Log: Fighting Sloppy But Fighting!

Worm Date: 0.017

Although the recent use of exclamation marks in the emergency alerts probably doesn’t bode well for my wife’s chances of returning to work this week, I’m really kind of in love with the messages from The Korean Health Authorities. “Stay home when you’re home” is about perfect. And I don’t think “precious” is meant to be read as sarcasm but I like that it can be.

I’m also in love with this use of “or.” It’s like, “stay home when you’re home or stay home when you’re sick.” Choice is yours motherfuckers, but one way or another, you will be staying home. And I don’t blame them for the recent exclamation marks.

We’ve been fucking up.

This has gone on for about a month and half here now. It has a certain beat. The authorities seem to make plans in about two week blocks. There isn’t a lot of thinking beyond that point. It probably isn’t really possible to think beyond that point. Towards the end of one of these two week points –particularly if the news is good, leveling cases etc.– people start trying to get back to normal. It’s nothing like the YOLO shit you’re seeing on American beaches or those pig ignorant quarantine parties. People just get a little sloppy. The authorities see this and they say “WHAT THE HELL DUDE!?” and we’re all like joe-song ham-ni-da, my bad, and go back inside with suddenly strengthened social distance. It kinda happens like this every two to three weeks. I think it might just be how it happens. It’s just how it goes.

Going outside gets a little contagious. You see more people out and you just sort of think it might be okay (ish) to go out. Very early on, I noticed this with the masks. I try to follow the example of the people around me. There was a period before the Daegu outbreak with mask use was on the rise so, feeling self-conscious without one, I wore one. Then the masks kind of dropped off so I stopped wearing one but kept carrying one. If I was in a spot where everyone wore one, I did the same. In a spot where no one did, I did that. You kinda try to read the room. Especially if you don’t speak the language. Then there was the outbreak and everyone put their masks back on again and wore them everywhere at all times so I did that. (I’m not trying to be some white maverick, you know?) This is one of the reasons that you have to be careful with your own behavior – what you do, the actions you take – are contagious. I think we have to be careful showing pictures of our outdoor runs and our time outside. It’s natural to assume other people know something we don’t. Especially when there’s a lot of them. We’re all influencers now. May Satan have mercy on our souls.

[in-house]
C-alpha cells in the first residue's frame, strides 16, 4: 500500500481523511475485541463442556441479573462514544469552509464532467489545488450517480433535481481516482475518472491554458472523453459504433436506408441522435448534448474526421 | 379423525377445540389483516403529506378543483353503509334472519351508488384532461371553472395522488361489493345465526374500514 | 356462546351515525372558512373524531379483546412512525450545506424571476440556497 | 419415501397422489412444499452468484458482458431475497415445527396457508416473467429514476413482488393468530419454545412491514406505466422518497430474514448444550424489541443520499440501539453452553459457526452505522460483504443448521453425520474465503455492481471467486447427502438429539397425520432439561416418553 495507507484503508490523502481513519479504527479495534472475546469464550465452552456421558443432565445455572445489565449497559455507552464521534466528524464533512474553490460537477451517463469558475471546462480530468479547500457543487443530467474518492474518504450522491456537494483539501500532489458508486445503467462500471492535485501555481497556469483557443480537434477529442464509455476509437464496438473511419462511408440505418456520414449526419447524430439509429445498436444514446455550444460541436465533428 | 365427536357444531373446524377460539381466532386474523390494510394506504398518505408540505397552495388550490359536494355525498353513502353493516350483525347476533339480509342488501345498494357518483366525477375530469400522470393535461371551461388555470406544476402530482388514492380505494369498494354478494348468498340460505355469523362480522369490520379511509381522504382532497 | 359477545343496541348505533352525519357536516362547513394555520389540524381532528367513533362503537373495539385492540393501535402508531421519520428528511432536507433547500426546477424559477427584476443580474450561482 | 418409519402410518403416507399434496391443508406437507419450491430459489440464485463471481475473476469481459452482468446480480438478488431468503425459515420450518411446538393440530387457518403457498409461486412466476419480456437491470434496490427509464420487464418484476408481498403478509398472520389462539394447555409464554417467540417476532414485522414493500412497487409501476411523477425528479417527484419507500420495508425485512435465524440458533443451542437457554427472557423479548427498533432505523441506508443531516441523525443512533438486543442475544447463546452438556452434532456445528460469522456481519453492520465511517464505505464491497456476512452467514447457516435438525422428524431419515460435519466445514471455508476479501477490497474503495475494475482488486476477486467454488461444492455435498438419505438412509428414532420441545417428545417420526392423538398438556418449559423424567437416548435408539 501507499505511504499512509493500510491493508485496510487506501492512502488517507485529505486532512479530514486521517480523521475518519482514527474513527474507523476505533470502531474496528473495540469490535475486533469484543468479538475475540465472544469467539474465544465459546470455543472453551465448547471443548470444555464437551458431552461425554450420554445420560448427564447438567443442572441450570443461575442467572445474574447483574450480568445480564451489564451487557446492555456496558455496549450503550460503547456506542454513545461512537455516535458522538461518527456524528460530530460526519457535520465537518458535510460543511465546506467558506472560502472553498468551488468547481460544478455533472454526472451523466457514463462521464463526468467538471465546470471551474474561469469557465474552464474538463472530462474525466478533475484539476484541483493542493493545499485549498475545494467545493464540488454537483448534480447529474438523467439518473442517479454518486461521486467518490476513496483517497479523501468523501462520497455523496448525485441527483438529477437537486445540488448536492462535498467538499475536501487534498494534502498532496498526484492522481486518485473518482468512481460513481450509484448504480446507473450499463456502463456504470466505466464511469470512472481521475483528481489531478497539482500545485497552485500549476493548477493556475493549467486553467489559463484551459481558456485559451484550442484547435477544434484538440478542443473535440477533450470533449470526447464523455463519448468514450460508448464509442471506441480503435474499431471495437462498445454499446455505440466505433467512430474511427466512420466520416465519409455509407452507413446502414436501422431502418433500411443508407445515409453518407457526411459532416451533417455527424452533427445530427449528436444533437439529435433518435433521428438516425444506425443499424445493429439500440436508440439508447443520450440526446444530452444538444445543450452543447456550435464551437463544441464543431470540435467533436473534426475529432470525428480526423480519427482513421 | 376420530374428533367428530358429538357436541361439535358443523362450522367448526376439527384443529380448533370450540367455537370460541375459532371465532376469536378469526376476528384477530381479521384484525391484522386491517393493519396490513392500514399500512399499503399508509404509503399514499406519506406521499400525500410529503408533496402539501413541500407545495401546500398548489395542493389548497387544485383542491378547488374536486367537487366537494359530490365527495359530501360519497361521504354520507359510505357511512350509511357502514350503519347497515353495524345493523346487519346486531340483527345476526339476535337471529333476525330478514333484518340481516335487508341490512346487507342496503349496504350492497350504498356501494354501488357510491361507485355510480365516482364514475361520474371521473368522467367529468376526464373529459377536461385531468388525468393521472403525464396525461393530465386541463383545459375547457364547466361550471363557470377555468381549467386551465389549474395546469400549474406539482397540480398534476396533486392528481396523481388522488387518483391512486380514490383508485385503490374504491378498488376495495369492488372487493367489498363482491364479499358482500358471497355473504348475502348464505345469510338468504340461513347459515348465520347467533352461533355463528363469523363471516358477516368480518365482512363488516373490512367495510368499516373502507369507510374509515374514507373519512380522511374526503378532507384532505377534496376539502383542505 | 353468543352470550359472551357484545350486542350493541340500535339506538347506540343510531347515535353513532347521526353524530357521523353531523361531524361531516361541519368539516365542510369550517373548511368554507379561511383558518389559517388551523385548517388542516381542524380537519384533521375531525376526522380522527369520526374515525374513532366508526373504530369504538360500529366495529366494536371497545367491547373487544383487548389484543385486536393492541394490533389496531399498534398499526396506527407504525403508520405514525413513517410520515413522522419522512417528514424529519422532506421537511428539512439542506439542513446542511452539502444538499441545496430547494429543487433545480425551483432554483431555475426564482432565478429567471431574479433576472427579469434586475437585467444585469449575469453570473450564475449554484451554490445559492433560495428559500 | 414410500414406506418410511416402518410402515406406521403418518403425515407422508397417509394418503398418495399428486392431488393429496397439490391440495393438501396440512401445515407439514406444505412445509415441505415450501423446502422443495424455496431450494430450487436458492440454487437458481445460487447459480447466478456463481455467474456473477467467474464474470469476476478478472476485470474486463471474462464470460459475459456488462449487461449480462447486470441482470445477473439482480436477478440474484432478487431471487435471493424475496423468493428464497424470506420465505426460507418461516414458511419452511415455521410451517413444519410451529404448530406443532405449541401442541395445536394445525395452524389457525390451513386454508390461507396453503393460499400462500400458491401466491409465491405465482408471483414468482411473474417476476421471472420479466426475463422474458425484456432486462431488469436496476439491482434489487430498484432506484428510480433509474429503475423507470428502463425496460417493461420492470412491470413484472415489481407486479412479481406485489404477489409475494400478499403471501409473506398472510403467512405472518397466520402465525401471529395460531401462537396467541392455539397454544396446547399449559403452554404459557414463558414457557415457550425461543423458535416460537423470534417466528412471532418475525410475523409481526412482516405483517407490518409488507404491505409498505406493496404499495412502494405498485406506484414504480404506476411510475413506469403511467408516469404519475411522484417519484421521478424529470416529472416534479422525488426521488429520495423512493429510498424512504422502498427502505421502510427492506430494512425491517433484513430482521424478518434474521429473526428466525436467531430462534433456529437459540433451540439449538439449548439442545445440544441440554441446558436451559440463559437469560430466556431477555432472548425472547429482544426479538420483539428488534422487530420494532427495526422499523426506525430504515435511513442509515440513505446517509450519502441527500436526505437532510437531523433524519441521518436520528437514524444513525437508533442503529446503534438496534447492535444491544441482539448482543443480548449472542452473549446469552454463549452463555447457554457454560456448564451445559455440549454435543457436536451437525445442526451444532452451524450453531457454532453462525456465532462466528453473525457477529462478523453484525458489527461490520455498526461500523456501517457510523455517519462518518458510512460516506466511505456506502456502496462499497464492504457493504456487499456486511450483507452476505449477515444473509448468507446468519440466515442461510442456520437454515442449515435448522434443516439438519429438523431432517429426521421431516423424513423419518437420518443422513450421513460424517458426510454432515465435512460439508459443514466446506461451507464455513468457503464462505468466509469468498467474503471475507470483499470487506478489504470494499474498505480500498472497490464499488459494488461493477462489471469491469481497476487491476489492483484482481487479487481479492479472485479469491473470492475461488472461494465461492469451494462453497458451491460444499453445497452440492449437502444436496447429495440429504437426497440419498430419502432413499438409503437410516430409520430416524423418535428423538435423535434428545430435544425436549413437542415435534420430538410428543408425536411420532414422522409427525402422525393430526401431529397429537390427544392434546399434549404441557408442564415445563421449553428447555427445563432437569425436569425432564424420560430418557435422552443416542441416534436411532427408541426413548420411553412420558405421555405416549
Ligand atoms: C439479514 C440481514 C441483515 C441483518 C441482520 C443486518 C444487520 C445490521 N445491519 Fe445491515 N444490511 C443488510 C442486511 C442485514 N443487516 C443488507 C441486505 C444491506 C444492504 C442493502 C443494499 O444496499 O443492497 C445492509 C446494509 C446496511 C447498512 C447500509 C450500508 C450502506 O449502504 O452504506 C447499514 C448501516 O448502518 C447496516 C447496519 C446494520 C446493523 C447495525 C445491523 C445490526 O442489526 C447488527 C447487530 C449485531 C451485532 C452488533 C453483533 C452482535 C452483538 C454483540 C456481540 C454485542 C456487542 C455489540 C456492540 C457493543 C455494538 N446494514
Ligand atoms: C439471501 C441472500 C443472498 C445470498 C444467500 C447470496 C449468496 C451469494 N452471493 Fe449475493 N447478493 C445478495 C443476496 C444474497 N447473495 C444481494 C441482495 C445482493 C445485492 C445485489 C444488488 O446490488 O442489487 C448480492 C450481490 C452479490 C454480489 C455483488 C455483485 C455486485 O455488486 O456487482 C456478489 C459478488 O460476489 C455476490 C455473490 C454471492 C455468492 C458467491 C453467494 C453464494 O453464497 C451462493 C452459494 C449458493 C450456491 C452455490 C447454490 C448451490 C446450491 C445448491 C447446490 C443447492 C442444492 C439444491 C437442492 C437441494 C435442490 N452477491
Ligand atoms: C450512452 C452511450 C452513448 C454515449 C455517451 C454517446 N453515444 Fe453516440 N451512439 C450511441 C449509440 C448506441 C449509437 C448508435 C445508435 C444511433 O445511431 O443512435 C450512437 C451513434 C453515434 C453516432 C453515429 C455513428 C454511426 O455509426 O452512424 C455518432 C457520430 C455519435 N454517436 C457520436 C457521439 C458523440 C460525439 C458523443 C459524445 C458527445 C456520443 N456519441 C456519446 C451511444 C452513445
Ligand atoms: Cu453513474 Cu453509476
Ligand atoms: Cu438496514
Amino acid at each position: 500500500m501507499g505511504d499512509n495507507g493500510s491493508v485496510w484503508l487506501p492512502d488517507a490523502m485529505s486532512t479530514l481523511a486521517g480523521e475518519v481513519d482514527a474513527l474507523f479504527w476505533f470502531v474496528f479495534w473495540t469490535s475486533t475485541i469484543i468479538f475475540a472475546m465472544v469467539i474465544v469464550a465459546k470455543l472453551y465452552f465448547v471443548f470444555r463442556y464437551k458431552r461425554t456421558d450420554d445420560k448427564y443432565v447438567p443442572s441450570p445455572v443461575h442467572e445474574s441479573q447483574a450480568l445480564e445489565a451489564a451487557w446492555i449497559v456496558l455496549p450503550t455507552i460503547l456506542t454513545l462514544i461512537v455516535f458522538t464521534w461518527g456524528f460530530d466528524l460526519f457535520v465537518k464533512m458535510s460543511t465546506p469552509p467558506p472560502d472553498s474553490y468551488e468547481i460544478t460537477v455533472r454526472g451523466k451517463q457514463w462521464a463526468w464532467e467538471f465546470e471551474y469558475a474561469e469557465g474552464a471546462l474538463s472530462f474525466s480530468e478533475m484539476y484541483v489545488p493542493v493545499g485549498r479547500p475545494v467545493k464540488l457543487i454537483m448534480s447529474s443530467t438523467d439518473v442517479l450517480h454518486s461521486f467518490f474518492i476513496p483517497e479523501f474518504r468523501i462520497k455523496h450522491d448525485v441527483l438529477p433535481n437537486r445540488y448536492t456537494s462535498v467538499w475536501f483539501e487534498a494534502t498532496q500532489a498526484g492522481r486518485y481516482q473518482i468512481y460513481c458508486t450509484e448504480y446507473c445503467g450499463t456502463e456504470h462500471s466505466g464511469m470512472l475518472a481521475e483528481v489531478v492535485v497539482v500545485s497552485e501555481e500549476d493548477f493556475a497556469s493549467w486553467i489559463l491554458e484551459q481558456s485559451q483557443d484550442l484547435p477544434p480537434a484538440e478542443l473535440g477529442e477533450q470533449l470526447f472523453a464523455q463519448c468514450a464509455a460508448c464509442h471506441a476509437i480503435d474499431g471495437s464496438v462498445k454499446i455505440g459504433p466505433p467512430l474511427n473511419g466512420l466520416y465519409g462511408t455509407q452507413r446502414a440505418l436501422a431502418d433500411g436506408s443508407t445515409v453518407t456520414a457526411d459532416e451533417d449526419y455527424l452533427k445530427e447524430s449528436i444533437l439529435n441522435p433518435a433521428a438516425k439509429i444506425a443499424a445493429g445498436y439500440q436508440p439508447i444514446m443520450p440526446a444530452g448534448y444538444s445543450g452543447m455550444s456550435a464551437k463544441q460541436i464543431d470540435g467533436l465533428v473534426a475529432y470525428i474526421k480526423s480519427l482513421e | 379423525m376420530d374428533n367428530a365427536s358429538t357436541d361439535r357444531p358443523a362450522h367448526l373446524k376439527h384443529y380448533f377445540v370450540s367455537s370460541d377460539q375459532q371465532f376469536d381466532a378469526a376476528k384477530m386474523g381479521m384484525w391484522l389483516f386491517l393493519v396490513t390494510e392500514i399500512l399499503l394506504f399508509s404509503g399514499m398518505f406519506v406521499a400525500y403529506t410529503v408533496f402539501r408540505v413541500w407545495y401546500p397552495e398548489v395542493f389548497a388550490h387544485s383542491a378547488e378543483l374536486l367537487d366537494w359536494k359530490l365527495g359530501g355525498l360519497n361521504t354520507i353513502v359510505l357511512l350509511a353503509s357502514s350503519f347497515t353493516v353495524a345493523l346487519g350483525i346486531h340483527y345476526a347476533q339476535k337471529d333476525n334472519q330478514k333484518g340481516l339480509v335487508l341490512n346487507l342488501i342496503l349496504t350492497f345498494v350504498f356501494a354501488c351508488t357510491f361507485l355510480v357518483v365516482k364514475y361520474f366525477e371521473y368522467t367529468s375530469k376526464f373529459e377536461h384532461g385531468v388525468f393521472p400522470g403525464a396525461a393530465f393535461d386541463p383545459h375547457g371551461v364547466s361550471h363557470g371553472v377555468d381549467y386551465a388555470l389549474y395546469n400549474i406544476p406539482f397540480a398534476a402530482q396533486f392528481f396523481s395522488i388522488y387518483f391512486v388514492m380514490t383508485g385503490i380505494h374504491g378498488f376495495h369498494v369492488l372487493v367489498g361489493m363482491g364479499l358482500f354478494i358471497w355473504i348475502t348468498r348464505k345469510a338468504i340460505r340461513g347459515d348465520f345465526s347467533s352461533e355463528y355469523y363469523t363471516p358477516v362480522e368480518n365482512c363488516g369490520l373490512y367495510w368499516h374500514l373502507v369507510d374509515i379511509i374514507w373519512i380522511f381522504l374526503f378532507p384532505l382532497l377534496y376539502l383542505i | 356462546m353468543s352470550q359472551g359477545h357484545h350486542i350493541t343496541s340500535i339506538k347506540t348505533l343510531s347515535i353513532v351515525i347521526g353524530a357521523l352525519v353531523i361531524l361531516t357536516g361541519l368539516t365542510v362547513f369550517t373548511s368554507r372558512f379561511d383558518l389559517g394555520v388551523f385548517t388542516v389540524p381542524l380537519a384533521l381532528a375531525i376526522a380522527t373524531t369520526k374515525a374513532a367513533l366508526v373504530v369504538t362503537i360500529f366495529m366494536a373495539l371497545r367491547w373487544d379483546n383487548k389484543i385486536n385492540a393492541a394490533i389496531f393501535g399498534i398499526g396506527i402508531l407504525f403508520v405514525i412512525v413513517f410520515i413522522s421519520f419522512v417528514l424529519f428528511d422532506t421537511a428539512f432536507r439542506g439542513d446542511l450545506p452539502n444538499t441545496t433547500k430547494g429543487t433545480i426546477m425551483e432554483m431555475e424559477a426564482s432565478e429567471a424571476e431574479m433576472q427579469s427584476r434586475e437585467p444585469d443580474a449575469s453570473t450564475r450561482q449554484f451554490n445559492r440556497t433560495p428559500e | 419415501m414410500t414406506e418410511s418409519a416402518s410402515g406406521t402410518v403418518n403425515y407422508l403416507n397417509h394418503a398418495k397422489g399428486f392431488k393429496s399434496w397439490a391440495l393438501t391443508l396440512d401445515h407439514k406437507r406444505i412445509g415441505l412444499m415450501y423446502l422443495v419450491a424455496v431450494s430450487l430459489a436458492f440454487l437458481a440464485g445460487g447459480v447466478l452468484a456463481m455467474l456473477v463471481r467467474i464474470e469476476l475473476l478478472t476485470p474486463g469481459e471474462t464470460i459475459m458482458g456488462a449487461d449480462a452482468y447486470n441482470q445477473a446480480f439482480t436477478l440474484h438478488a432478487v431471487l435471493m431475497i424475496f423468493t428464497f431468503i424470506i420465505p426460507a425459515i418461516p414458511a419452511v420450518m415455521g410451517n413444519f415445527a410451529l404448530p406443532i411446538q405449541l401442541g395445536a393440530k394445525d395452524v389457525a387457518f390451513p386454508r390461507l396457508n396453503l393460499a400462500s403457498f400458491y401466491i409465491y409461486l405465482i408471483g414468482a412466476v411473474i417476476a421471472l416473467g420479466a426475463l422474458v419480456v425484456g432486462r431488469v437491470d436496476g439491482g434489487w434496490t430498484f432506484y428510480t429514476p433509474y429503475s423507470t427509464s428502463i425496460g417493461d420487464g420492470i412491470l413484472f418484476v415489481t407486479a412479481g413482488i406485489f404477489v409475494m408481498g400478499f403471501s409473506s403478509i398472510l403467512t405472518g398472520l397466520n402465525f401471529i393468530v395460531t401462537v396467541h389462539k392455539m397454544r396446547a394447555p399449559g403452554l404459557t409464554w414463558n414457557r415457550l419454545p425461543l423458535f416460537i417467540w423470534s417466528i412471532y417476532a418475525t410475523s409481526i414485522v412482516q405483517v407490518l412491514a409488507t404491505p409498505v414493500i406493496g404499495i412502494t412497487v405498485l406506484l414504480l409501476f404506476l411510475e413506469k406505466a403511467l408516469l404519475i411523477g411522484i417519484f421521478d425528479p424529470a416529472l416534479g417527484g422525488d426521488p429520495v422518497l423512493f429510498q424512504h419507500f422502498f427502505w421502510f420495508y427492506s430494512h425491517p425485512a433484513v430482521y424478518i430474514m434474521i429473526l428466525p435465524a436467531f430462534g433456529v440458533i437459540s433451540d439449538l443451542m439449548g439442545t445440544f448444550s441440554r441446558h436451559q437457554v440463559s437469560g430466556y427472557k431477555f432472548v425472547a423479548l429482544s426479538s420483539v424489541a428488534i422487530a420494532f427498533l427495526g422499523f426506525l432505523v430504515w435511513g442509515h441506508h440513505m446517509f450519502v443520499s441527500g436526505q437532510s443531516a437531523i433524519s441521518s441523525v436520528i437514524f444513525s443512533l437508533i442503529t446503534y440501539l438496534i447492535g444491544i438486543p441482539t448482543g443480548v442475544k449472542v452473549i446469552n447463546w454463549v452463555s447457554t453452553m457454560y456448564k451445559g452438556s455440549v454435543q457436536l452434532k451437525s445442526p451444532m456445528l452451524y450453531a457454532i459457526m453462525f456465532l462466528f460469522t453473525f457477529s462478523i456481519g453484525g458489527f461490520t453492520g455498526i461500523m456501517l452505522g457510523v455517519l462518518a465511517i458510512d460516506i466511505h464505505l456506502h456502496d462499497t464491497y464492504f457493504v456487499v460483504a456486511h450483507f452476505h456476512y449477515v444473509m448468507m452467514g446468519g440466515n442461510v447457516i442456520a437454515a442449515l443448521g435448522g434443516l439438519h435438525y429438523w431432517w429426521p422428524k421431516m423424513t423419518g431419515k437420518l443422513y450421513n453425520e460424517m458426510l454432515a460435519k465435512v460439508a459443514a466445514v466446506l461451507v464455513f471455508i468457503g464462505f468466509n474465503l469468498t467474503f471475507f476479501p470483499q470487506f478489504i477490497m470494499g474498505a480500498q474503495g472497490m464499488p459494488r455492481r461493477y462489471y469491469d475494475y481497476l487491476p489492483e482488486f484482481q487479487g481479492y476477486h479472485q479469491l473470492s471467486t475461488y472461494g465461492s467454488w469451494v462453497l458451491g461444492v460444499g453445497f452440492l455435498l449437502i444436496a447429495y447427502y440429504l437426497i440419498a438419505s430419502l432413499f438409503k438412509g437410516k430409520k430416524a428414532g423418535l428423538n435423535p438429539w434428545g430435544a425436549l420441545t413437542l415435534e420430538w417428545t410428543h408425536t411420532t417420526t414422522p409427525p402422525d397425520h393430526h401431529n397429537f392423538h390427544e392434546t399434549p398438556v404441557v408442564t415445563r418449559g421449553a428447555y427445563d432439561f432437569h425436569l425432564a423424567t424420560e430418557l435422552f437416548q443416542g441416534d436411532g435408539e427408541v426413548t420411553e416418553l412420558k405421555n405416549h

So, yeah, over the past three days, wife and I made three short trips out. These were all for necessities but they probably all could have been folded into one longer, harder trip, and a bus-ride instead of a walk. Like I said, sloppy. A touch too comfortable. This happens when you’re tired. But just a little bit of sloppy is all it takes. We weren’t alone in our sloppiness. There were quite a few people out. Busan was some sloppy fuckers together.

But then, yesterday, we got the alert with exclamation marks. And, well, that’s it for sloppy. We have to make one trip out between here and April 5 –for another bag of rice, though we’re going to see if we can have that delivered instead– but that will be it. The shame strengthens social distance. It’s a strange rhythm and I doubt it can be exported but, here, it works. And I suspect the city will go through this all again around April 5. The authorities will tolerate it just long enough for us to all stay somewhat sane and to let us pump some money into businesses but they’ll come down on this bullshit before it becomes a habit and we idiots cause an outbreak. And then we strengthen social distance together. Fighting!

The streets weren’t bustling dynamic Busan but they were pretty busy. The only visible sign of societal stress is around the pharmacies where the mask rations are distributed. There’s some short lines (maybe twenty people or so) at these locations. Most everything is still open but most businesses are empty. Shops that are usually packed tend to contain you and four employees, most of whom are cleaning. It doesn’t look like hours have been cut. That’s a good thing. Keeping things open is good, if it’s possible. So far, here, it’s been possible.

Also, although I’m not an office worker, I received updated instructions for office workers. These include facing away from each other while eating. I really feel like my wide variety of issues with eating in public and eating with people are finally really starting to come in handy. It’s like — “face away?” can we also try hiding in a corner and weeping? I mean, I’ve worked kinda hard to habituate myself to eating with other humans and now I’m just like ‘let your little light, shine, Oakley! Right under the bushel where it belongs!”

Anyway, if you’re reading this – whoever you are – I really hope that you’re doing as well as can be expected under the circumstances. Fighting!

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